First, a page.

The Federal Reserve has a dual mandate to:
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The Fed manages Inter-bank Interest Rates and Regulates Banks…but does it control money supply? PowerPoint PPT Presentation


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The Federal Reserve has a dual mandate to: Maintain stable prices (fight inflation/deflation) Maintain full employment (monetary policy to manage macroeconomic conditions). The Fed manages Inter-bank Interest Rates and Regulates Banks…but does it control money supply?. Monetary Policy.

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The Fed manages Inter-bank Interest Rates and Regulates Banks…but does it control money supply?

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The Federal Reserve has a dual mandate to:Maintain stable prices (fight inflation/deflation)Maintain full employment (monetary policy to manage macroeconomic conditions)


The Fed manages Inter-bank Interest Rates and Regulates Banks…but does it control money supply?


Monetary Policy

"Inflation is always and everywhere a monetary phenomenon in the sense that it is and can be produced only by a more rapid increase in the quantity of money than in output... A steady rate of monetary growth at a moderate level can provide a framework under which a country can have little inflation and much growth. It will not produce perfect stability; it will not produce heaven on earth; but it can make an important contribution to a stable economic society."

--Milton Friedman

The Bank [of Canada] gave it a college try, it really did. It just doesn't work that way.

--John Crow, former governor of the Bank of Canada, on implementing Friedman's theories;


What Is Monetary Policy?

  • Central bank (as representative of government) manipulation of the

    • money supply,

    • interest rates

    • credit conditions

      with an objective of achieving macroeconomic goals.


Monetarist Theory History – The Classical School Strikes Back at Keynesianism


Three Theories of Monetary Policy

  • Strict Monetarist

  • Neo-classical/New Keynesian

  • Modern Monetary Theory (MMT)


Equation of Exchange

  • M x V = P x Y

    • M: money supply

    • V: Velocity

      • (how fast money is spent)

    • P: Price Level

    • Y: Real Income

    • Note: sometimes shown as M * V = P * Q same concept, different notation

  • Identity: Must be true for any period of time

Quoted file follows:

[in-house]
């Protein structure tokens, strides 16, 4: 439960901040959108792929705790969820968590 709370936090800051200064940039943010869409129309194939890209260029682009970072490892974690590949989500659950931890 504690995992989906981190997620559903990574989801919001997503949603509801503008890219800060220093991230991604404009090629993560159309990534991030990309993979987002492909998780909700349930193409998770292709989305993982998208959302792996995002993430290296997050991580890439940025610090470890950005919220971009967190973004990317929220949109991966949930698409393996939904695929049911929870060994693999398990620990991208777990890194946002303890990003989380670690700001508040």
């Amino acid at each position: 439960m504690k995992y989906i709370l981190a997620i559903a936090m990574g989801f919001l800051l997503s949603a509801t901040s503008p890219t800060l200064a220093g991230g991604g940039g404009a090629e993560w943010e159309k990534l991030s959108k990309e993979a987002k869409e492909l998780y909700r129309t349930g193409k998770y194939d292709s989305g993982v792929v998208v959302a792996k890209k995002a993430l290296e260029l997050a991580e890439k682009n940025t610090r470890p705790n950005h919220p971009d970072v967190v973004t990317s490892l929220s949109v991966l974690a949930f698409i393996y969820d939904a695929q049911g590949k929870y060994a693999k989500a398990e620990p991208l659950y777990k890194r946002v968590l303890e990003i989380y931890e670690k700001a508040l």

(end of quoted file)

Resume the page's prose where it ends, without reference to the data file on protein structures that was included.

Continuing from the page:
Both Monetarist and Neo-Classical/New Keynesian Theories:

  • Trade-off between unemployment and inflation exists

  • Controlling Inflation is higher priority


Money supply concept: (Classical or Milton Friedman Monetarist version)

Money supply is ‘exogenous’

  • more bank reserves —>

  • more lending by banks –>

  • increased money supply –>

  • lower interest rates –>

  • borrowing by consumers/firms –>

  • more C and I spending –>

  • faster GDP growth & inflation


Interest rates concept: (Neoclassical version)

  • central bank open market purchases of bonds –>

  • higher bond prices = lower interest rates –>

  • more borrowing by consumers/firms –>

  • more spending on C and I –>

  • faster GDP growth –>


But, the Equation of Exchange

  • M x V = P x Y

    • M: money supply

    • V: Velocity (how fast money is spent)

    • P: Price Level

    • Y: Real Income

  • Note: sometimes shown as M V = P Q

    • same concept, different notation

  • Equation of Exchanges is an Identity: Must be true for any period of time after the fact..


Quantity theory of money (QTM):

  • Based on equation of exchange with added assumptions about the behavior of variables.

    • assume V is constant

  • Conclusions:

    • Money supply growth is solely responsible for determining Inflation


‘Crowding Out’ Theory

  • Assumptions:

  • Fixed amount of money in economy

  • QTM holds true

  • Theory: Gov borrowing takes $ away/raises interest rate for firm and household borrowers –> will reduce C and I unless

  • Central Bank increases M to fund deficit  inflation

  • Absolutely not supported by evidence or data in modern real world.


Current Neoclassical and New Keynesian Views on monetary policy

  • Support for ad hoc policy (policy makers should make it up as they go)


Modern Monetary Theory (MMT)

  • Money growth (M1 – bank credit) is largely endogenous

  • Key is base money growth, not M1

    • government deficits enable the private sector (firms and households) to grow and yet still accumulate net financial assets


MMT Foundation: Fiat money system with floating exchange rates eliminates government budget constraint

  • Deficits effective in fighting unemployment

    • no financing constraint on deficits

    • deficits are limited by the availability of real, unemployed resources for the government to purchase

  • Inflation threat is at/near full employment is reached (AD- LRAS model)


Limitations of Monetary Policy: ‘Pushing on string’

  • Central bank cannot force banks to make loans


Limitations of Monetary Policy: Endogenous money supply

  • Banks, not central bank really determine supply of money and credit


Limitations of Monetary Policy: Fiscal Policy Coordination

  • Fiscal and Monetary policy could work at cross-purposes

  • could expect ‘other’ to do it


Limitations of Monetary Policy: Liquidity trap

  • At ‘zero lower bound’

    • when interest rates approach zero but the economy is still weak, monetary policy is largely ineffective.


Limitations of Monetary Policy: Globalization

  • If interest rates too low or inflation too high, then value of currency drops –> capital inflow drops and M drops, even though X rises


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